Birth numbers in Australia are at all-time highs and in 2016 (just released figures) there were more than 311,000 births registered in Australia – a new record.
Birth numbers have increased rapidly from the mid-2000s, and since 2008 they have been generally above 300,000 per annum.
Much of the recent increase was driven by the number of registrations in Victoria up from 73,568 in 2015 to 82,892 in 2016. Births actually fell in NSW (to 96,083) and remained steady in Qld (at 61,841) over the same time period.
The overall lift in births coincides with the era of strong overseas migration to Australia. Plus of course our recent baby bonus.
Many new women migrants are of child bearing age – the median age of new migrants to Australia is just 26.5 years – and the overall lift in the overseas intake is having its impact on births.
Plus more bums of seats are important when it comes to housing demand.
“Ponzi on” that’s what I say.
So it looks like we are set to continue with our high migration intake – especially given the need to keep up the high level of housing construction and now revving up the public infrastructure boom which will mean even more bubs..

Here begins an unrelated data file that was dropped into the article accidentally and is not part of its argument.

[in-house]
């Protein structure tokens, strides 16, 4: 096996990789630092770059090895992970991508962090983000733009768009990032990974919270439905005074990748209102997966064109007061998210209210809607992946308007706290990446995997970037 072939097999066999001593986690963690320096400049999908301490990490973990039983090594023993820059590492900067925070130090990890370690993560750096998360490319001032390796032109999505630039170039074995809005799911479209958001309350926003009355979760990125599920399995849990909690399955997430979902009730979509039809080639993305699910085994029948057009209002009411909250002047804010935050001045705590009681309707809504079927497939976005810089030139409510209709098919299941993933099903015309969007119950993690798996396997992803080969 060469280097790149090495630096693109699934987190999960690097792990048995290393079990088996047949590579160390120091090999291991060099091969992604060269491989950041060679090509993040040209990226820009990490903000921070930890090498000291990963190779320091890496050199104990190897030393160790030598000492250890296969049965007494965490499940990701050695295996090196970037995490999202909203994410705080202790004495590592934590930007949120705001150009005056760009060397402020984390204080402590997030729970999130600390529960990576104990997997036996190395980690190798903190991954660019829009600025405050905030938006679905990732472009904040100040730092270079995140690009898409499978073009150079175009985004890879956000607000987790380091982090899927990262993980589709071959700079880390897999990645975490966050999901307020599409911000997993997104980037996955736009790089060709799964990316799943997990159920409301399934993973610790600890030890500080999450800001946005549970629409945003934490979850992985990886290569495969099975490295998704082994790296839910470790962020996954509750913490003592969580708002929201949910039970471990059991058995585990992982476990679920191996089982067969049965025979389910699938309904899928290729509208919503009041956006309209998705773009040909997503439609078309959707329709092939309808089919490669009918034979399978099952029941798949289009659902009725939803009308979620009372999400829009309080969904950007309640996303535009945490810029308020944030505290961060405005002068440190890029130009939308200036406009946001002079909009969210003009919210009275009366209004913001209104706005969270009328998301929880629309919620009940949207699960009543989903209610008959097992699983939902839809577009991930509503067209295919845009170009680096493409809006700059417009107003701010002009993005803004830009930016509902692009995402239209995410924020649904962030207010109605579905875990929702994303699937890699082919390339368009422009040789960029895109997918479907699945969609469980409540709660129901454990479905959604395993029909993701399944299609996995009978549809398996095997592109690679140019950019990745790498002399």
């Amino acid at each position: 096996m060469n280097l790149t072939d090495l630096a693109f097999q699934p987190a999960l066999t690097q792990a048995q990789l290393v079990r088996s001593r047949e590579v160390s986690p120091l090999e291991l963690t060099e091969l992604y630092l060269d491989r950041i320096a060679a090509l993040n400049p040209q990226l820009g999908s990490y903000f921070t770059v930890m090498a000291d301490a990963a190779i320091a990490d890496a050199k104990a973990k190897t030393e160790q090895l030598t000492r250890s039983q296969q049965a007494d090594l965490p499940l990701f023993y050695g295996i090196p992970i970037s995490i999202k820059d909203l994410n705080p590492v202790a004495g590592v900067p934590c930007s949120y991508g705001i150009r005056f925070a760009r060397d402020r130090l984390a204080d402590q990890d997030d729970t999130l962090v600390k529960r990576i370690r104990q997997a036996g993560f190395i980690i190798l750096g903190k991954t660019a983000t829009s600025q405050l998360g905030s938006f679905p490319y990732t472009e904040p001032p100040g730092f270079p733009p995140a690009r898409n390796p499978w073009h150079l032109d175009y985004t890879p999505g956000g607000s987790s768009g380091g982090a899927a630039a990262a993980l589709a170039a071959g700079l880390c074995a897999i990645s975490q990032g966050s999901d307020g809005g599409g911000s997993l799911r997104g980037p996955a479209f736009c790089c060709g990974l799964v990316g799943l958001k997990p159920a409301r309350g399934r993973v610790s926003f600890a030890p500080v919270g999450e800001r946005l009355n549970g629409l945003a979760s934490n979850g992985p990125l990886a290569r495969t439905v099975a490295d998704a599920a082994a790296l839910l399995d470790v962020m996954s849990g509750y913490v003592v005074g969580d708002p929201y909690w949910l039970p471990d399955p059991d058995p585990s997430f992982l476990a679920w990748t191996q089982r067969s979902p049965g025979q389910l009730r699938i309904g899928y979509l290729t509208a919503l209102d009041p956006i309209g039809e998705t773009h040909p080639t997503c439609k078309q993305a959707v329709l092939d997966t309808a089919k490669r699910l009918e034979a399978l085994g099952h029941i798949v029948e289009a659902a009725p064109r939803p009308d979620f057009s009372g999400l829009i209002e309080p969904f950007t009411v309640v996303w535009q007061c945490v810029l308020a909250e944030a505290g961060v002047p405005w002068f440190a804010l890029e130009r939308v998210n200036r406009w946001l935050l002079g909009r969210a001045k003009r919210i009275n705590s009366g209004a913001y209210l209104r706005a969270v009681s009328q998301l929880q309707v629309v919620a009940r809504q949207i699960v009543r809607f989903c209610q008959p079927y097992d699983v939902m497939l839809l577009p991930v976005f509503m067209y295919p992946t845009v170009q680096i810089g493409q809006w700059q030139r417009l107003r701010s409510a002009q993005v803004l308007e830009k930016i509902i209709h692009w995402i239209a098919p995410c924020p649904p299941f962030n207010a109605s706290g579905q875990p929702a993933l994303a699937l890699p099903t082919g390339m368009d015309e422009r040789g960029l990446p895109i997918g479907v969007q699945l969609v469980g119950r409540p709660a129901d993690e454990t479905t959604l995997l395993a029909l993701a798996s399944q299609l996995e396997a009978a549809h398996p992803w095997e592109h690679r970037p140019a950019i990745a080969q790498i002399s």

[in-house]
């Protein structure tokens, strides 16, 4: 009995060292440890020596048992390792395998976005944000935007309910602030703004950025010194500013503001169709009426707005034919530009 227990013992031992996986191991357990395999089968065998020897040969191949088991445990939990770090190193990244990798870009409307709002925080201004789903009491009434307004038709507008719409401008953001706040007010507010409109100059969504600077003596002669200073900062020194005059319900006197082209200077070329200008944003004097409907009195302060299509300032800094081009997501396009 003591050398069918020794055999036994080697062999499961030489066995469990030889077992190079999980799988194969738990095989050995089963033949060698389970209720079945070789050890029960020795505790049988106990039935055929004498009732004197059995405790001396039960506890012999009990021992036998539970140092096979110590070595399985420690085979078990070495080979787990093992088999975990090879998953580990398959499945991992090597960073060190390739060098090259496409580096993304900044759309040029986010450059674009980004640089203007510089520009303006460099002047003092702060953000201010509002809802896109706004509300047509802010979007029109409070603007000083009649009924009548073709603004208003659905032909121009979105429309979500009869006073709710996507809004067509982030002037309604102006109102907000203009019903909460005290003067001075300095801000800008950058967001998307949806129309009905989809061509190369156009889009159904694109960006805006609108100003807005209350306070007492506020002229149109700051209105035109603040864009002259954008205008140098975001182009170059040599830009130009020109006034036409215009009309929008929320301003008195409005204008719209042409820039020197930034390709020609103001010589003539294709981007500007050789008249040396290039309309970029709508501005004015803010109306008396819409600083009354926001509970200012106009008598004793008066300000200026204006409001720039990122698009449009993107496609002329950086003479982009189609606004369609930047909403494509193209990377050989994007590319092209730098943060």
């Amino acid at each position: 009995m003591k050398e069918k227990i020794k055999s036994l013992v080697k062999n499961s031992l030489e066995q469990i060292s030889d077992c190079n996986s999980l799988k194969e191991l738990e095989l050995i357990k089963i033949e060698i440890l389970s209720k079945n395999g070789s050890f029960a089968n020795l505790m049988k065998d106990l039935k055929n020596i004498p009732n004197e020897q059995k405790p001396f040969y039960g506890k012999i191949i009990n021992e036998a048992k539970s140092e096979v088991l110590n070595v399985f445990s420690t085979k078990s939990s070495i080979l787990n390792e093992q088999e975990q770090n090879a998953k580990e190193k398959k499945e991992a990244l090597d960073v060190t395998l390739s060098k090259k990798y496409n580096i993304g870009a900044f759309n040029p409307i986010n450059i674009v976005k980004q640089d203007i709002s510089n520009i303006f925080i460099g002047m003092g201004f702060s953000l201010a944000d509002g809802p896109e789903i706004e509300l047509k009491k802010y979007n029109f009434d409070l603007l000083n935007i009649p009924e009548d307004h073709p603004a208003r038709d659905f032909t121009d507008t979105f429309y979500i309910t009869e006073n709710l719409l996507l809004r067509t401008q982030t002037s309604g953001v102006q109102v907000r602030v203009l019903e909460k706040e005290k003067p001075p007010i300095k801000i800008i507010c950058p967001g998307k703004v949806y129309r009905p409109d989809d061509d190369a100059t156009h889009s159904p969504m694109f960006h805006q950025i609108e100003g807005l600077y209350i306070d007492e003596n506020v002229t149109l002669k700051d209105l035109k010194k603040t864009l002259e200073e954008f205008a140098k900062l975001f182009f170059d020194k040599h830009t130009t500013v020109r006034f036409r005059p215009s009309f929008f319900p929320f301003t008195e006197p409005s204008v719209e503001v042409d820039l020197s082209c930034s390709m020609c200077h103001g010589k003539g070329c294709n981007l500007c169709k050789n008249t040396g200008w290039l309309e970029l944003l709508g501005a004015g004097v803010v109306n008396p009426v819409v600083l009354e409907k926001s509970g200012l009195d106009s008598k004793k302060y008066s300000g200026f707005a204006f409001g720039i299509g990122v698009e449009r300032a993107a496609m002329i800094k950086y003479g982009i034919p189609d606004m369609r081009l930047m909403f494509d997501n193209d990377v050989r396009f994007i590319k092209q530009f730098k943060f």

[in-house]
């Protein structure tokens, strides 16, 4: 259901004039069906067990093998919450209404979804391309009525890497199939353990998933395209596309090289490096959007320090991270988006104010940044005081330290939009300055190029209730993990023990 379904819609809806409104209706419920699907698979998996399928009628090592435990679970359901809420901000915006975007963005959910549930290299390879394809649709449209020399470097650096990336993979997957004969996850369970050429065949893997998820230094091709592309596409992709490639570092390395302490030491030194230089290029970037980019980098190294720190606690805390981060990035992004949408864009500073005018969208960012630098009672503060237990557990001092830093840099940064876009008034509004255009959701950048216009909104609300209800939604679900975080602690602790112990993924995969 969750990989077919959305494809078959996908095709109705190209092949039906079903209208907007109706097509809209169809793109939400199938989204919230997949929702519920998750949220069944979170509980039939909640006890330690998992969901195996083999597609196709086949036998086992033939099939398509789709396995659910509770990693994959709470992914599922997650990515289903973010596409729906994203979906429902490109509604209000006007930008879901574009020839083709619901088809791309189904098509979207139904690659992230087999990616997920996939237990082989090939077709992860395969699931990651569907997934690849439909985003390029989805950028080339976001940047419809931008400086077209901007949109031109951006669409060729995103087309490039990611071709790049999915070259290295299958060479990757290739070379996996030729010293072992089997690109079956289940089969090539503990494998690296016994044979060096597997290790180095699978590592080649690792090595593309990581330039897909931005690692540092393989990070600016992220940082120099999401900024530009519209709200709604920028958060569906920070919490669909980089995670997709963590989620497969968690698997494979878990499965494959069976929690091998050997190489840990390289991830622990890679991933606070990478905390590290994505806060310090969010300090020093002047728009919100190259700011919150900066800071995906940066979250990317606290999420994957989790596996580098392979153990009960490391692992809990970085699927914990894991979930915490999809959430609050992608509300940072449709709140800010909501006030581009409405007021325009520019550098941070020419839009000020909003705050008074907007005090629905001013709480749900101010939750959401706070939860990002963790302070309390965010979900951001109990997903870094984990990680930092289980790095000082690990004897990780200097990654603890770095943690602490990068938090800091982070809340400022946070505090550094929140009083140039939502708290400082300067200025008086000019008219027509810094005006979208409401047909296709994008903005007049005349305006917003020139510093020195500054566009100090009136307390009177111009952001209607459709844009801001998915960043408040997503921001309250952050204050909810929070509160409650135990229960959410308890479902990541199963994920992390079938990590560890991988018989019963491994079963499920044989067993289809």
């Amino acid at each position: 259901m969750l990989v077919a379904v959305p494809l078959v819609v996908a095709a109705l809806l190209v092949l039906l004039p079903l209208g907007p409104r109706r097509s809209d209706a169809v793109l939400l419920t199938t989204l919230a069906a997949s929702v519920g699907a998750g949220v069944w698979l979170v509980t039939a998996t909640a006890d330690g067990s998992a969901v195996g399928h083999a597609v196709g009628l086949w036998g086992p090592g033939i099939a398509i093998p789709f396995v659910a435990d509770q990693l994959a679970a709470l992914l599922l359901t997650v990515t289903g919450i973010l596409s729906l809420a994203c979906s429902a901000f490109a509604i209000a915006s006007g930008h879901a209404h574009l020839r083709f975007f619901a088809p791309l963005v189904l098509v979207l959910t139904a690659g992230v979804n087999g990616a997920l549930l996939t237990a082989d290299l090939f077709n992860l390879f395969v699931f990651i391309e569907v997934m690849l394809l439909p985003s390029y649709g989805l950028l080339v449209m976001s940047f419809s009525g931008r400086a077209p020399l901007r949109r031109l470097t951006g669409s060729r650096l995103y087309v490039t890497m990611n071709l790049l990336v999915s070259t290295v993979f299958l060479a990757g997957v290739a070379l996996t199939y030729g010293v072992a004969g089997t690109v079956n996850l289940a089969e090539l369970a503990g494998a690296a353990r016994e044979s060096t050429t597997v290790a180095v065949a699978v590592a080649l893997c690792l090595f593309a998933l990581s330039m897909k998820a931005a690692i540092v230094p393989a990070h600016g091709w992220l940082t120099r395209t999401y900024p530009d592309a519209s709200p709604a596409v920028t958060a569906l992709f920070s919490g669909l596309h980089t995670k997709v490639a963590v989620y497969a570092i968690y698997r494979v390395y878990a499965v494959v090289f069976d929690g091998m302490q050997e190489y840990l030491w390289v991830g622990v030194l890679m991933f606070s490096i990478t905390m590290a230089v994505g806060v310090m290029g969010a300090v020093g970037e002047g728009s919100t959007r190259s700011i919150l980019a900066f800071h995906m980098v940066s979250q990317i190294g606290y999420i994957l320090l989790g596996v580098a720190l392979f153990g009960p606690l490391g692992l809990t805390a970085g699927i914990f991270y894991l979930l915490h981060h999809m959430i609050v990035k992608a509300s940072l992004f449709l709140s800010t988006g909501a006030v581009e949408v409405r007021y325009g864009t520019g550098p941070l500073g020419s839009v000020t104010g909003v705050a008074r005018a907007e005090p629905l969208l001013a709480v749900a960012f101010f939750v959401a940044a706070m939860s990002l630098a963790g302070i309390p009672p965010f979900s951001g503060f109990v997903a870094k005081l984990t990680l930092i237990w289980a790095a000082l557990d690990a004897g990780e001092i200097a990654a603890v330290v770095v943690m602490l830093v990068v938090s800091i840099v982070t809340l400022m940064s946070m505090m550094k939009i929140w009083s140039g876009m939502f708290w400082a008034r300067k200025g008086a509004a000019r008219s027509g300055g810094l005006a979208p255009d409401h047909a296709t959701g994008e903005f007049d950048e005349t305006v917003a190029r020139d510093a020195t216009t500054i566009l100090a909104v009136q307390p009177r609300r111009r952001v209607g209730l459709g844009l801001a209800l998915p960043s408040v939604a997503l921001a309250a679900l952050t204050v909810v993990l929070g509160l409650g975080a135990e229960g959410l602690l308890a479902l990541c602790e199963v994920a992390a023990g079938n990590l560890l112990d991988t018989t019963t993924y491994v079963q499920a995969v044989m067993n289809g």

Bringing it down to a more provincial level the top ten ‘baby’ suburbs in Queensland are:
Queensland top-ten birth suburbs in 2016
|The Hills District (Pine Rivers)||1,090|
Chermside is an interesting 10th spot; it might actually be the case that families with children will move into apartments.
But the statistics are against us here, for example, only 3% of Australian families with children at home actually live in an apartment according the 2016 Census. The figures are better for inner city locales with inner Sydney 16%, inner Melbourne and Brisbane at 8% each and just 4% for inner Perth.
And the current Qld trends aren’t too flash neither with just 1,375 new births in 2016 across all 23 inner Brisbane suburbs. The only three inner Brisbane burbs to make three figures include New Farm (128 births); Bowen Hills (125 births) and Kelvin Grove (123 births).
Makes me think – with close to 50% of our recent new housing starts being medium to high-rise apartments – that we are building the wrong stock and then when it comes to the actual apartments themselves, they often have a poor local market match.
Until next time,
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